Q - What did he know about management?
A - He was in the service for 20 years - that's what he knew about management, and he was raising seven children, that's what he knew about management. Dad managed it up to a certain point, then Lenny Stogel became our manager, when we got to New York and had record deals. Dad's a stubborn guy. He figured what you do with money is invest it. You buy land. It just didn't work out. Everything just failed.
Q - The investments?
A - Sure. He had the right idea, it was just no good. Then, when the family started falling apart, he and my older brother Bill had a falling out. When that happened, that kind of busted me and Bill up. We were the producers and writers, and pretty much the artistic overseers, and had been from the start, since we were seven. That was the beginning of the end. It was downhill from there. Then the 60s turned into the 70s...and I haven't been optimistic about the music business since the 90s to be honest. I think the 90s has great potential. There's a market for all that is good. It just a matter of finding your particular market and being able to crossover into others at times, and I just don't think that was the case in the 70s and 80s at all.
Q - What's your father doing these days?
A - He's retired and lives in Mexico and stays there all the time, and likes it. He's just kind of an old sailor that's retired and living out the sunset of his life.
Q - Did The Cowsills use studio musicians?
A - We used studio musicians in the early part of our career.The first record we totally produced on our own, totally arranged and played all our instruments was "Hair". We were getting older and wanted to wrestle control of some things away from people. It's just natural, when you're young and you think you're hot stuff.
Q - So, on "The Rain, The Park and Other Things" you just sang?
A - We just sang and did the arrangements. Those were crack, studio musicians on "The Rain, The Park and Other Things".
Q - Now, you were all living in Rhode Island, and in school, yet you would play the New York clubs on a regular basis. How did you manage that?
A - Well, first, my Dad, if he thought it was worth the cause, would just take us out of school. No problem. I'd be in Spanish class, somebody would come in, take me out, and I knew I'd be going to New York City. We played every weekend at home also, in Newport, Rhode Island, at the clubs around Newport. That's all I remember doing during high school. Playing the colleges in New York whenever, based on my dad's interpretation that it was worth going to New York. He was pursuing it, and so were we. We were right behind him. We wanted it.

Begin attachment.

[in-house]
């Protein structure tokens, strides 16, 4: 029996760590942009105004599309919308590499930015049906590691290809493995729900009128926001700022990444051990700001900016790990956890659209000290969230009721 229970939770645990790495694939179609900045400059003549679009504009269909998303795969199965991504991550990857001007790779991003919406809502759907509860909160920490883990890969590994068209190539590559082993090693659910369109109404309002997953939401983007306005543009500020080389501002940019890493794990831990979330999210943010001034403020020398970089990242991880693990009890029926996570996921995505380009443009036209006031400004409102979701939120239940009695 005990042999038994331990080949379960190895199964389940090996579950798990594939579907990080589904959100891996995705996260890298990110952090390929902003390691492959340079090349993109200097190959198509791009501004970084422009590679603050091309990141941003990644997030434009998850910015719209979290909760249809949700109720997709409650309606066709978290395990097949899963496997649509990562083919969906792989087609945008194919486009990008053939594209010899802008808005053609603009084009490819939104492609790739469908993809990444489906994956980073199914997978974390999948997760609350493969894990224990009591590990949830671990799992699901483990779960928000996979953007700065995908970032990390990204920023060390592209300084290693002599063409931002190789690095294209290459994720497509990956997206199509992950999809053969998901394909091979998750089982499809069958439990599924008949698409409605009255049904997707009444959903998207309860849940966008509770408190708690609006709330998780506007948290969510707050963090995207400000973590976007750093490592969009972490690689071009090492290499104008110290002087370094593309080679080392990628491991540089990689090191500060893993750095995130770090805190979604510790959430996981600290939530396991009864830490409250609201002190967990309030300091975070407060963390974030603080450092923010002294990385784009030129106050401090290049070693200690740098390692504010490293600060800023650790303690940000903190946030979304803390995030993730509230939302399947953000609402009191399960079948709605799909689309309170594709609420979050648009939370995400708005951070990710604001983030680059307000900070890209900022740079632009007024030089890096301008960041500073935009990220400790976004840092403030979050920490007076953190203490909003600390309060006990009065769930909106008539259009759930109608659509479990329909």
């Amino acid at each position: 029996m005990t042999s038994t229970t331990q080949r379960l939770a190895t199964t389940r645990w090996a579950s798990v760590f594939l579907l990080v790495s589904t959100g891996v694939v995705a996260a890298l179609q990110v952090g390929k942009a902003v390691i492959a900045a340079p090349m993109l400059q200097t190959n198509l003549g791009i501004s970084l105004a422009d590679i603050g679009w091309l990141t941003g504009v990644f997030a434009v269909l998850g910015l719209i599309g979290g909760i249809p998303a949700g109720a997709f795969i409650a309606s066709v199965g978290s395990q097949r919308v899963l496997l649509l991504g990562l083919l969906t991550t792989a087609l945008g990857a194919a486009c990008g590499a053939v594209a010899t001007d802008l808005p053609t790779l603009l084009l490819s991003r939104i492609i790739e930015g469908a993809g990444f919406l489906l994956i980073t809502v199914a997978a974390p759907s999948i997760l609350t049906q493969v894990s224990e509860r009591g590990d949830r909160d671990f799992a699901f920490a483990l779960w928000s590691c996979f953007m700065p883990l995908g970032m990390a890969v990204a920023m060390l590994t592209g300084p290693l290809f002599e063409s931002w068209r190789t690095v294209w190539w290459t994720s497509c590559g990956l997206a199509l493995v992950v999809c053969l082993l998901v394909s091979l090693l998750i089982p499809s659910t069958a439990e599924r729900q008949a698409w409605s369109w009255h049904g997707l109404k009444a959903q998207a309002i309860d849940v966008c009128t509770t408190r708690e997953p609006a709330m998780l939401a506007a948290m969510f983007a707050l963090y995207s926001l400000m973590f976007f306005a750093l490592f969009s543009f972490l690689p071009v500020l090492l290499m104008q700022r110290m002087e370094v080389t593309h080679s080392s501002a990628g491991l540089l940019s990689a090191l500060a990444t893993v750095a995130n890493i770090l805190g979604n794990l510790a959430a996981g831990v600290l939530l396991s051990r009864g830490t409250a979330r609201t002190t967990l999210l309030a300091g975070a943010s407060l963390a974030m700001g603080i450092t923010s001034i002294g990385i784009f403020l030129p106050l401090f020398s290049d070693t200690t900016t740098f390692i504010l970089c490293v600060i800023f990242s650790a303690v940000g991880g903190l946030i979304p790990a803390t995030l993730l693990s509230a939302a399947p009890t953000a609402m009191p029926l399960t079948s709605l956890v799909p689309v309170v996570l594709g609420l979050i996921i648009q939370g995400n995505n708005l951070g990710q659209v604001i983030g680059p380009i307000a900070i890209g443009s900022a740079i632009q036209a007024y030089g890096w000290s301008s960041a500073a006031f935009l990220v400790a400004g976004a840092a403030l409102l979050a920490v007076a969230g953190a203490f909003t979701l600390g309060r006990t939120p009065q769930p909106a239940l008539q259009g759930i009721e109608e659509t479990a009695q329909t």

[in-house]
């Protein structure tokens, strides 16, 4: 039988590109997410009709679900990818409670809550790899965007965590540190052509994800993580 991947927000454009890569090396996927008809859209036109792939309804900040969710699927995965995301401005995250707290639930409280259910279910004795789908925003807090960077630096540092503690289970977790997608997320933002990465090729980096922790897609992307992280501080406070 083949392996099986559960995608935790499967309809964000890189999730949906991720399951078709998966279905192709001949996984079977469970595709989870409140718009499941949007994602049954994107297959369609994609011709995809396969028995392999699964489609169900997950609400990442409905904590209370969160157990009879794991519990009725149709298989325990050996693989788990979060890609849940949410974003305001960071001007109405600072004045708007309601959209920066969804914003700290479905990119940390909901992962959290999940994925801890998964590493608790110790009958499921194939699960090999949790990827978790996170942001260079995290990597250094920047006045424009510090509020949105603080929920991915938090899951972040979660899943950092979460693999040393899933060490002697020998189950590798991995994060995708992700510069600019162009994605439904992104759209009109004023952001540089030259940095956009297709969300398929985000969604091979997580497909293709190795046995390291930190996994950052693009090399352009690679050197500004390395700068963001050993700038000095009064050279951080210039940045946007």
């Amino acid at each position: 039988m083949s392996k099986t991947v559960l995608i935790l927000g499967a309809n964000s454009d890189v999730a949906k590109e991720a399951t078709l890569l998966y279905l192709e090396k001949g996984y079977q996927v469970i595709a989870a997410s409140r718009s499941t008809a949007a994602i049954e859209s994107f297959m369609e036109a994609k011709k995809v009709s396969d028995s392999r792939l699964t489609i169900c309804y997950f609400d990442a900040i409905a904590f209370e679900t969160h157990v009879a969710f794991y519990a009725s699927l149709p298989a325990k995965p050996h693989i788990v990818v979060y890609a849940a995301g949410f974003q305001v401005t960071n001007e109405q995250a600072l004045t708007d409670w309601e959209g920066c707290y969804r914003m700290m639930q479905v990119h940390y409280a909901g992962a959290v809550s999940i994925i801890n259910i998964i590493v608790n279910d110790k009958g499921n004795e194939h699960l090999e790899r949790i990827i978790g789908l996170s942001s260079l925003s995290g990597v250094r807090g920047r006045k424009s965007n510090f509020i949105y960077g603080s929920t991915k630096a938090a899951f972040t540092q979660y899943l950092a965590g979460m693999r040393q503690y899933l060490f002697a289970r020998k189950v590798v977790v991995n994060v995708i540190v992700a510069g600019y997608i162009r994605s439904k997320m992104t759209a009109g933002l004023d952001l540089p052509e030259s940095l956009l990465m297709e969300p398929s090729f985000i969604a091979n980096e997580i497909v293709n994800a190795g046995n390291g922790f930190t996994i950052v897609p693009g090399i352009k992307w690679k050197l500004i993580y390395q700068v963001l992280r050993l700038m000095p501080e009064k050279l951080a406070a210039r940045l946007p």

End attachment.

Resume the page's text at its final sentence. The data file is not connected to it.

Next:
Q - You managed to graduate from high school?
A - Oh sure. I was a real smart guy. (laughs) See, we had "The Rain, The Park and Other Things" released after we already had three flops. We were on Mercury Records putting out things we thought were good but just bombed. It was a real education for a young kid. "The Rain and the Park" came out the summer after my senior year in high school. I was gonna go to college, but this happened and I hit the road, and that became college. When we moved to California, everyone went to special schools for kids in TV shows or kids like us in rock bands, and got educated that way. We had tutors travel with us and all that, 'cause that was the law.
Q - What would happen when you would walk into a classroom? After all, you had a number one song on the charts, and you'd been on Ed Sullivan. Did heads turn?
A - When I went to college, it was known who I was and what I was doing. But everyone was pretty cool in New York. I went to Pass College. No one gave me a hard time. It was kind of like something everyone knew. It was so natural for me, that I wasn't walking around with some big head. (laughs) It was OK.
Q - How did you get signed to MGM Records?
A - We were playing at a club in Newport, Rhode Island when somebody from The Today Show saw us. At that time, it was when The Today Show would put people on in the morning and asked us if we wanted to do a show, and we said yes. Somebody from Mercury Records saw us on The Today Show and signed us to Mercury, where we put out two or three singles that flopped. When Artie Kornfeld, who wrote "The Rain, The Park and Other Things" wanted to record that with us for Mercury, Mercury dropped us from the label. We went in and recorded it anyway. Artie and Lenny Stogel, who was our manager by then, and my dad all took it over to MGM. They just jumped on it. They thought it was great. I gotta tell you, MGM in the good old fashion way that was good old labels back then, really got behind The Cowsills.
Q - Did MGM cheat you out of all your royalties?
A - Oh, I'm sure if I uncovered all the sawdust on the floor of what became our career, that there's some problems. Anytime you got a bankruptcy and something ends as bad as it ended; I don't think any of us want to dig up that mess. I don't care if it's billions, we only surrounded ourselves with real positive things right now. We don't want to dwell on anything negative. We're just interested in today and tomorrow.